Paragraph 70, as relied on by Meehan in arguing against the Clarke petitioners, supposedly disposes of unargued requirements of the Wisconsin Constitution simply by saying that in the court’s view, the maps at issue in Johnson III are constitutional.
Is this passing reference sufficient to resolve the contiguity issue? Have we been here before?
Grassl Bradley and other conservative justices are using the principle of issue preclusion to say, “yes,” contiguity has been resolved and is now barred in the new case.
For issue preclusion to apply, Wisconsin law requires identity between parties in the previous case and the current case and that the issue or fact be actually litigated and determined in the previous case.
In this context, identity between parties would require that the same parties or interests who initiated the Johnson case match those in the Clarke case. In Clarke, the petitioners are 19 Wisconsin voters, none of whom was a party in the Johnson case. Some of the Clarke petitioners share counsel with those in the Johnson case, but counsel are not parties. Additionally, some of the respondents, such as the Wisconsin Election Commission, are shared between the two cases, but this should not be sufficient to create “identity” of parties under Wisconsin law.
Further, while maps at issue in Clarke are the same maps adopted in Johnson III, contiguity was not the issue litigated in the Johnson case. At issue in Johnson was how maps should be drawn when the legislative process failed and to what extent legislative districts could be drawn giving attention to race.
Passing mention of contiguity, according to the Clarke petitioners’ brief, is not sufficient for finding that the issue was litigated under Wisconsin law, and the petitioners contend that “no party in Johnson claimed that any existing or proposed remedial districts were noncontiguous” and that “in their voluminous briefing in Johnson, the parties hardly mentioned contiguity.”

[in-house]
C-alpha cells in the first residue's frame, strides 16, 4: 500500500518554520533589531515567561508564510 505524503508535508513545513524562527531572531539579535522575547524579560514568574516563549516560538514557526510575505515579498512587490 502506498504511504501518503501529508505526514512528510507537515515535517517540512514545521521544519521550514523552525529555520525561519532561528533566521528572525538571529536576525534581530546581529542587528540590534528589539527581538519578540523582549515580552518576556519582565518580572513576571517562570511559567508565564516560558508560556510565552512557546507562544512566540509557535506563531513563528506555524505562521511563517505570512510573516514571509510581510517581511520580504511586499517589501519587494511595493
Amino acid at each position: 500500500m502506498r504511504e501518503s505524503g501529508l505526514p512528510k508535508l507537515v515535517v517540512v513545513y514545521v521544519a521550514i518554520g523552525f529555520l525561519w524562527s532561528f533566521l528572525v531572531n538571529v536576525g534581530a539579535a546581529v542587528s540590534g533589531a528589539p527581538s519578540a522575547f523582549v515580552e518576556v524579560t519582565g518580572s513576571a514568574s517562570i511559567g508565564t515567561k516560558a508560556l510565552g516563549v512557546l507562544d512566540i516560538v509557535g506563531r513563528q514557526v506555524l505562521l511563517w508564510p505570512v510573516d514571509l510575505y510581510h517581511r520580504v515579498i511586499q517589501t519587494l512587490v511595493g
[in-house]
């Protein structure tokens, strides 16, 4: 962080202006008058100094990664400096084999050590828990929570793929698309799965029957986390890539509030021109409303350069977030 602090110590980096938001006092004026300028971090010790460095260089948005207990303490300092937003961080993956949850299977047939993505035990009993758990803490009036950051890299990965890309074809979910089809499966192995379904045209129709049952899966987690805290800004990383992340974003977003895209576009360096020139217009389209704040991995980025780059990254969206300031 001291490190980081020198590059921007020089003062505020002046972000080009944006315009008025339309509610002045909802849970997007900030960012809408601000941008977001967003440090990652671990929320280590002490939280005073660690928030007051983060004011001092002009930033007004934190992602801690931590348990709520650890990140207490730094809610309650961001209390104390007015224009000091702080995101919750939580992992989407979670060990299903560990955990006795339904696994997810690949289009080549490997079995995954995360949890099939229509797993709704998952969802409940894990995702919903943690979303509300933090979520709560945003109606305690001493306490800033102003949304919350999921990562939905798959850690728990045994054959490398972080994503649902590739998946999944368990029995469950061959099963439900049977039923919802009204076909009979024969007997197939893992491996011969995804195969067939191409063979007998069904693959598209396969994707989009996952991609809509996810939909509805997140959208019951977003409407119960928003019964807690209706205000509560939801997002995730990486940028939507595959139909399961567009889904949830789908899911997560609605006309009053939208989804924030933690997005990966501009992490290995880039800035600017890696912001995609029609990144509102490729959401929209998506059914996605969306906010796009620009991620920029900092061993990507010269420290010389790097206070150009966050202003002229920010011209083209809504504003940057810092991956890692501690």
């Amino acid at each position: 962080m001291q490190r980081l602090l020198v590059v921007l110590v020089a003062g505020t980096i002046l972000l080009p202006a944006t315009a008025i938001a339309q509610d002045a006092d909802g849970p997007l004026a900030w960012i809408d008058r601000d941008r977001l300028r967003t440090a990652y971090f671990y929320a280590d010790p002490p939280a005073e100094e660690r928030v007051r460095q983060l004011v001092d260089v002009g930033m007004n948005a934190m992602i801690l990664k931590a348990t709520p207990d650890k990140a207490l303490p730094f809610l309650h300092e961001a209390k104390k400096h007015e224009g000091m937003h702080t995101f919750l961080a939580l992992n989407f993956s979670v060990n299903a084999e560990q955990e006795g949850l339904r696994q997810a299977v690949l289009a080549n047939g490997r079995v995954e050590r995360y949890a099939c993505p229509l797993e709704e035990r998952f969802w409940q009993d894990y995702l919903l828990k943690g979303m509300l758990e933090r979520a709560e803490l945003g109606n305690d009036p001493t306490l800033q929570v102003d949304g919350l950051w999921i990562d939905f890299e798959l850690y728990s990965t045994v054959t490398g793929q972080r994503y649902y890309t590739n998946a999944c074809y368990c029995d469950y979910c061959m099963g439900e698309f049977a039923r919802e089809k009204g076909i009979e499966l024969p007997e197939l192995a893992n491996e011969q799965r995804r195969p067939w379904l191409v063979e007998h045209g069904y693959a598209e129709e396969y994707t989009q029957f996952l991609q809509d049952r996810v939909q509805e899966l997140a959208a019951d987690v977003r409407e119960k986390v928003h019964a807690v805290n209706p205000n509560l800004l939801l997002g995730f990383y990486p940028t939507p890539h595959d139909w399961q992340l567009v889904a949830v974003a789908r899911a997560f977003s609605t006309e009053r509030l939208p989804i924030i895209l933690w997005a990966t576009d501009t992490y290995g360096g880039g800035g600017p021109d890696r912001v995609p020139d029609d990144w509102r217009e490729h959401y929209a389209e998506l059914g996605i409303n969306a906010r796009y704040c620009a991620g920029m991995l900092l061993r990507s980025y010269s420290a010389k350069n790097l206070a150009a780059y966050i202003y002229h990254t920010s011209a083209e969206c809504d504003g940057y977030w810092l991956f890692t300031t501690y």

The Wisconsin Supreme Court took jurisdiction of the Clarke case on Oct. 6 without mentioning issue preclusion. However, a dissent written by Chief Justice Annette Ziegler, joined by Grassl Bradley and Justice Brain Hagedorn, did. Ziegler wrote that Wisconsin law requires the petitioners in this case to “live with” the Johnson decision and that litigation involving the same maps “should not be allowed to prevail.”
In a separate dissent, written with reference to Alice in Wonderland as an underlying theme, Grassl Bradley, joined by Ziegler, wrote that “(r)edistricting litigation concluded — or at least it should have — in April 2022, with this court’s selection of new maps as a remedy for malapportionment.”
Whether and to what extent the now-minority conservative justices will rely on issue preclusion in any decision in the case remains to be seen, but at least in the eyes of the petitioners and the court’s current majority, we have not been here before.